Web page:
Aug 4, 2016
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Medical Student
Hello,
I am a medical student. Can someone please help me to understand how do negative inotropic agents (e.g. b-blockers, nondihydropyridine CCBs, disopyramide) help to reduce left ventricular outlet obstruction in Hypertrophic obstructive cardiomyopathy?

Thanks in advance.
 

francisco84

MD2B
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Sep 23, 2007
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Medical Student
Hello,
I am a medical student. Can someone please help me to understand how do negative inotropic agents (e.g. b-blockers, nondihydropyridine CCBs, disopyramide) help to reduce left ventricular outlet obstruction in Hypertrophic obstructive cardiomyopathy?

Thanks in advance.
Think about why HOCM causes an obstruction. Think about what night make that worse
 
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drk

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Apr 16, 2013
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Those drugs decrease heart rate. Decreased heart rate equals longer duration of diastole. Longer diastole means more time for blood to fill in the heart. More blood in the heart means less obstruction from the structural abnormality. Hence anything that lowers blood in the heart worsens the murmur of HCM and things that increase blood in the heart improve it or lessen it rather.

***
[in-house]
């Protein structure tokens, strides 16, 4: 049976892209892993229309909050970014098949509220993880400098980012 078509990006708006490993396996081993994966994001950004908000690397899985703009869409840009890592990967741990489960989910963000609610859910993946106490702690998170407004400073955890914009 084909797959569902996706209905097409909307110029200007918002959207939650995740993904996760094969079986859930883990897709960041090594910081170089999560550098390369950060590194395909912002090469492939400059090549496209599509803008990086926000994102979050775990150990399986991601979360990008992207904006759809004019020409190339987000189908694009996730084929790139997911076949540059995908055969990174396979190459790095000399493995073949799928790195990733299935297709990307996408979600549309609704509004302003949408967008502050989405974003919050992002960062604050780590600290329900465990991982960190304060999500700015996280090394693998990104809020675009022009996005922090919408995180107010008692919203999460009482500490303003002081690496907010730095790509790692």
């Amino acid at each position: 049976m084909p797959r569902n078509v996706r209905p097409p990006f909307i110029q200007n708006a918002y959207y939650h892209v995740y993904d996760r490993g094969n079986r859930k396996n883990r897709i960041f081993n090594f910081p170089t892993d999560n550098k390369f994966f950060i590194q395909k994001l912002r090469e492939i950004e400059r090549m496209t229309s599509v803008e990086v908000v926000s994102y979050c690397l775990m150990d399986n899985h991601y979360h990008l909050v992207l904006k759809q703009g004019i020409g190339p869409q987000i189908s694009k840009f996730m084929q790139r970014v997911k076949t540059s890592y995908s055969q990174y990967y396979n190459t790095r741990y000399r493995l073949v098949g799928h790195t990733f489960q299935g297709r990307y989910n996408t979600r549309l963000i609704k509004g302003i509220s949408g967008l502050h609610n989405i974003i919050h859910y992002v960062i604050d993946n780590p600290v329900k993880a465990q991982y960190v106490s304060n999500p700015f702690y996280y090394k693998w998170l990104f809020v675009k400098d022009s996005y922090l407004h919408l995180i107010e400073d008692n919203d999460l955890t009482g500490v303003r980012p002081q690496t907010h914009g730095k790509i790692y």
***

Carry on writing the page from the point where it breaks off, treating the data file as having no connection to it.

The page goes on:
Also, is it still called HOCM? Considering the majority of patients with this genetic mutation aren't actually obstructive?
 
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Instatewaiter

But... there's a troponin
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Apr 28, 2006
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Hello,
I am a medical student. Can someone please help me to understand how do negative inotropic agents (e.g. b-blockers, nondihydropyridine CCBs, disopyramide) help to reduce left ventricular outlet obstruction in Hypertrophic obstructive cardiomyopathy?

Thanks in advance.
The decrease LV ejection acceleration and the hydrodynamic forces of the mitral valve (ie the thing that causes the obstruction). In HoCM because of either papillary muscle malposition, excessive pap muscle tissue or these hydrodynamic forces, there is systolic motion of the mitral valve toward the septum creating a dynamic obstruction. Negative inotropes reduce this.

Things that are negatively inotropic without much HR effects (disopyramide) reduce this resting gradient, many argue more than CCB/BB. So negative inotropic agents act independent of their HR lowering effects.

They still call it HoCM. When there is no obstruction they either call it HCM or non-obstructive HCM depending on who you talk to.
 
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OP
P
Aug 4, 2016
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Thank you very much fancisc0, drk and Instatewaiter. I understand it perfectly well now! :)